For the management of refugee or IDP camps, humanitarian relief organizations require up-to-date information about the situation on the ground [4,5]. In this context, both the number of people living in a camp and the population change over time are crucial factors. Thus, the provision of population estimates and the monitoring of population dynamics in a camp support humanitarian aid with respect to better organization, planning and not least conflict preparedness and prevention. Population estimates can be derived in several ways depending upon the security situation and the capacity of involved organizations and authorities. Especially for cases in which field assessments are either unsafe (due to conflict situations) or provide false population estimates (due to stakeholder bias created by inflation in the numbers of refugees, or conversely, political leaders who desire to minimize the numbers of IDPs), Earth observation (EO) data can provide important information which may assist camp planning and monitoring activities [4,6,7]. In some situations, satellite imagery is the only reliable source of information. In the case of population estimation, very high spatial resolution (VHR) optical satellite data can be used to detect dwellings in a camp. An approximate figure of the number of people living in a camp can then be derived either based on estimated occupancy rates usually given by relief organizations or local non-governmental organizations (NGOs) or by area sampling methods. Alternatively and/or complementary to visual image interpretation of VHR data, several studies have demonstrated that automated methods can be successfully used for dwelling detection (e.g., [813]). One of the first studies analyzing the population and camp area by VHR data was conducted by Bjørgo [8,9]. He demonstrated that VHR multispectral satellite data can be used to provide geographic information on refugee camps and their environment. Bjørgo [8] showed that an estimation of population based on populated area derived from VHR data is possible, but he also concludes that “a more complicated, but potentially more accurate, method of estimating population via remote sensing is through dwelling unit counts and corresponding in situ information on the number of persons occupying each dwelling unit” ([8] p. 615f., referring to Watkins and Morrow-Jones [14]). To date, several case studies were applied to many different camp sites all over the world. A very detailed research was conducted by Giada et al. [10], who examined the refugee camp Lukole in Tanzania using pan-sharpened IKONOS images with one meter ground sample distance (GSD). Visual image interpretation and four computer-assisted procedures (two pixel-based and two object-based) for shelter counting were compared to each other using accuracy and analysis time as metrics. Further research was done to develop automatic image analysis procedures for the identification of refugee dwellings and their spatial extent. Lang et al. [11] for example tested an object-based application and a mathematical morphology-based algorithm for the refugee camp Goz Amer in Chad with pan-sharpened QuickBird imagery (0.6 m GSD) for counting shelters. Kemper et al. [13] also used mathematical morphology for the detection of dwelling structures in three camps in Darfur based on GeoEye-1 imagery (0.5 m GSD). They demonstrated that the implementation of a robust and consistent method for the estimation of the total number of dwellings in a complex environment is possible. Furthermore, Lang et al. [12] presented methods for rapid population estimation, camp structure analysis and ex post investigations of camp evolution in order to support effective crisis management. In case different analysis approaches are applied for one study site [10,11,15], a comparison can be conducted.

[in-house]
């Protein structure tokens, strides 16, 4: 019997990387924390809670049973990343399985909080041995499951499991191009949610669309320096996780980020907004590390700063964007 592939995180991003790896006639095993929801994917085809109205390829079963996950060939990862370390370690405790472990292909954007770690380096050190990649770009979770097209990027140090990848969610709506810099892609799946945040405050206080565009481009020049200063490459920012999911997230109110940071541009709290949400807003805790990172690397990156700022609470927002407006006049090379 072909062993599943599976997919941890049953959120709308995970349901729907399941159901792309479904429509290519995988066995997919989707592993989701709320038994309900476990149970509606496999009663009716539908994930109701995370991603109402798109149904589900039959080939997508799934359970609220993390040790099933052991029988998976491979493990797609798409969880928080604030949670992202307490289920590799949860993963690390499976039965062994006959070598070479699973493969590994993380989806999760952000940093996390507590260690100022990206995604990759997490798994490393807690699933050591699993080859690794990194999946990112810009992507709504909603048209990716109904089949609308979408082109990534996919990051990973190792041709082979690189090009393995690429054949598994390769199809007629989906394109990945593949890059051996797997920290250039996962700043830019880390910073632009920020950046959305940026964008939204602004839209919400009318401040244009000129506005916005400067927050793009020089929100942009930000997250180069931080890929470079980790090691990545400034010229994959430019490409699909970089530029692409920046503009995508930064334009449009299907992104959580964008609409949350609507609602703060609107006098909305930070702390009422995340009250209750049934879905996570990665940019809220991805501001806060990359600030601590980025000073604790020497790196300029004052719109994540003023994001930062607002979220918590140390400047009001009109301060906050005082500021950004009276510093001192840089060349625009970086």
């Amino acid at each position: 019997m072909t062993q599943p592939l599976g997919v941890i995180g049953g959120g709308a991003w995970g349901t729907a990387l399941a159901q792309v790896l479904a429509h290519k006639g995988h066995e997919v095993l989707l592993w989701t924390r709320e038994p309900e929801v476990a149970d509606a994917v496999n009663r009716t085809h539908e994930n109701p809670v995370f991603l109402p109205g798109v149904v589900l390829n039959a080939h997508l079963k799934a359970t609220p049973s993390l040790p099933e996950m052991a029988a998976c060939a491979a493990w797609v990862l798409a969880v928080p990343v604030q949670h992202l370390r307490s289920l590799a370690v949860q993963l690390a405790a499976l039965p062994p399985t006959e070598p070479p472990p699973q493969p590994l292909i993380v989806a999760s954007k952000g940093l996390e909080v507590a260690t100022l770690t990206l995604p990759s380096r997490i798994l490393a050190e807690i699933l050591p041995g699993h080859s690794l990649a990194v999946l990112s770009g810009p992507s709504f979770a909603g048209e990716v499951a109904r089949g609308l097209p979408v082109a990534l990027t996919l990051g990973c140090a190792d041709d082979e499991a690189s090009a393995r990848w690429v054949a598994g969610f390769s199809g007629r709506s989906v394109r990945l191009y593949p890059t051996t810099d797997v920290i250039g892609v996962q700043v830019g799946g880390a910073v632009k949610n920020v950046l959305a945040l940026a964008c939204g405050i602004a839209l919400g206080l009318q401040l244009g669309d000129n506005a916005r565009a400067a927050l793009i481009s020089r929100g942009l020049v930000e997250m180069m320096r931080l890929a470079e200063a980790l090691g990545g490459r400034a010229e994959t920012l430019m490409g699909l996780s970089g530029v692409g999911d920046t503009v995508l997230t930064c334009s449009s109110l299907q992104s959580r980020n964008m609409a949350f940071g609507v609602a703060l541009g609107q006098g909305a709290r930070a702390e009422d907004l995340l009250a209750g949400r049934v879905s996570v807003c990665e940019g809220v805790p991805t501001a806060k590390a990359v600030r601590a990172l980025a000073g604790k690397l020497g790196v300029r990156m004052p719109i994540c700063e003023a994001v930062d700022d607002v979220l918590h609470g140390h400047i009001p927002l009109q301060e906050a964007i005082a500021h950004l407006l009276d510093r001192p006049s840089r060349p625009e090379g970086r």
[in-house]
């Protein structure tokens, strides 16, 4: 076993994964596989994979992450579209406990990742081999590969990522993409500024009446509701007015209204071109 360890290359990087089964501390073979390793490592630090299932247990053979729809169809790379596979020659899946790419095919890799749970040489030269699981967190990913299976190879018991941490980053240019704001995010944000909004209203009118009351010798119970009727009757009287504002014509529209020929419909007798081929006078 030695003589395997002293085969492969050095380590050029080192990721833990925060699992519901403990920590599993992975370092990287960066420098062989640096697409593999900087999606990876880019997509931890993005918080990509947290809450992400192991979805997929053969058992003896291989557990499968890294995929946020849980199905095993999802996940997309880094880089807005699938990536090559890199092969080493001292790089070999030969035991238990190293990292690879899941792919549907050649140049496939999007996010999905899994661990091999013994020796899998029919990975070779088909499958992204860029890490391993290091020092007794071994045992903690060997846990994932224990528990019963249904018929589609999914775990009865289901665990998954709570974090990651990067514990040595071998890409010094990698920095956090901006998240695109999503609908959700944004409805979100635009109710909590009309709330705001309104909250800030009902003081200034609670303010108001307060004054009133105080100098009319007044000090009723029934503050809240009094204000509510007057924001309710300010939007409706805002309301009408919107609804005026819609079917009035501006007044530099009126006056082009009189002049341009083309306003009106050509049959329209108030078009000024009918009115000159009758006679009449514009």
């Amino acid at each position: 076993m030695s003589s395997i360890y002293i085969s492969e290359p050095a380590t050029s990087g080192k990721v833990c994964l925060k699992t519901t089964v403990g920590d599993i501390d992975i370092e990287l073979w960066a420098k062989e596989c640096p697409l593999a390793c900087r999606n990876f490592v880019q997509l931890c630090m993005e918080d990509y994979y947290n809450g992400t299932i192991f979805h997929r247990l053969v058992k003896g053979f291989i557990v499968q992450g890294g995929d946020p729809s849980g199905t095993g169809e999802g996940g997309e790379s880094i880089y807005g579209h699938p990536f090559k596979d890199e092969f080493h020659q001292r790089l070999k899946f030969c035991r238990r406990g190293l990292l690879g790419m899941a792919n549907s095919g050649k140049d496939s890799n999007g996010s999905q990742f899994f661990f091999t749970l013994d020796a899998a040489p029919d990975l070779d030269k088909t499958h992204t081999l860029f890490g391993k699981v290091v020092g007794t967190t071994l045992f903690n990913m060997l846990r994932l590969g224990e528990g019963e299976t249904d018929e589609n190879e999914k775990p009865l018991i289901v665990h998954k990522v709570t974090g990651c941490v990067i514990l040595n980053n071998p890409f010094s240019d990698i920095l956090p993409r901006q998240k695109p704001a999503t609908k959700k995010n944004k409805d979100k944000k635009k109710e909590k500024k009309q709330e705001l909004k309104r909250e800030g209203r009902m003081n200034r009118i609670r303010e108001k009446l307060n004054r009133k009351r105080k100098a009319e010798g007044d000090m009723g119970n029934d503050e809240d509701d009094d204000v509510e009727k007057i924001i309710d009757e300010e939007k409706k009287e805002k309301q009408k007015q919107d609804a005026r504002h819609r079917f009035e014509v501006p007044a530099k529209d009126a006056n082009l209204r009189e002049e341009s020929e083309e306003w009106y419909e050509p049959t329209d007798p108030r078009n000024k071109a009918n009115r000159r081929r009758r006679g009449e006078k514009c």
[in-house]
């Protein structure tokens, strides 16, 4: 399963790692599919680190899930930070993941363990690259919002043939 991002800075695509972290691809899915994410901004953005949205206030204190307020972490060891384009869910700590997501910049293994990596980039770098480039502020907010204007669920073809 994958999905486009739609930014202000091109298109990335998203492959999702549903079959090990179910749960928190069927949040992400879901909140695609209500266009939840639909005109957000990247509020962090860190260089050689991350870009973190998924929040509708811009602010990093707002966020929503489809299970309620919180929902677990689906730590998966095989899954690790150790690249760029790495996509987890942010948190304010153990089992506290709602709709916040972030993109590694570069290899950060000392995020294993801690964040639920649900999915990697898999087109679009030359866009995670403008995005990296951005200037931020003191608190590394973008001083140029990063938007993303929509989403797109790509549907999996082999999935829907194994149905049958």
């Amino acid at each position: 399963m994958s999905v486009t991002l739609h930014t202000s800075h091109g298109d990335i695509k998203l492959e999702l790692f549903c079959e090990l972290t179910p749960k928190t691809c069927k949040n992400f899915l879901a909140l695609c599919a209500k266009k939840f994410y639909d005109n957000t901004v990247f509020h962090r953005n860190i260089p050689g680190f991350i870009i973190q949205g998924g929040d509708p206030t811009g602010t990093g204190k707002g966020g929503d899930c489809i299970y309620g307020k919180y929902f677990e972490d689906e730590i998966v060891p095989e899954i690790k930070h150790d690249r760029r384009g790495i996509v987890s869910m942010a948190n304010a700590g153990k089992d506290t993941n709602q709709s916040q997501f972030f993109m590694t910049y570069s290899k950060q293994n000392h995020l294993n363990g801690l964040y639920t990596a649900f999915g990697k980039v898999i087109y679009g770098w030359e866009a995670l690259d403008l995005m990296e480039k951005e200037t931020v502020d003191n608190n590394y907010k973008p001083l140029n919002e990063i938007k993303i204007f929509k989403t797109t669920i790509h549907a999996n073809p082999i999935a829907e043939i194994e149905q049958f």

Recently, Checchi et al. [16] examined the validity and feasibility of displaced population estimation based on manual counting of residential structures in a variety of different sites and phases of displacement using VHR imagery. Population estimations in this study were based on publicly available estimates of the mean number of people per structure. Checchi et al. [16] showed that such an approach can achieve reasonable precision in sites where individual structures are distinguishable and no other significant barrier for manual interpretation (e.g., clouds, vegetation) is present. However, very complex sites, characterized by connected buildings, dense complex roof patterns, or temporary shelters sharing the same roof or tarpaulin, revealed the limitations of this approach. In such complex environments, not only the completeness of the dwelling extraction but also the comparison between the manual interpretations differed significantly.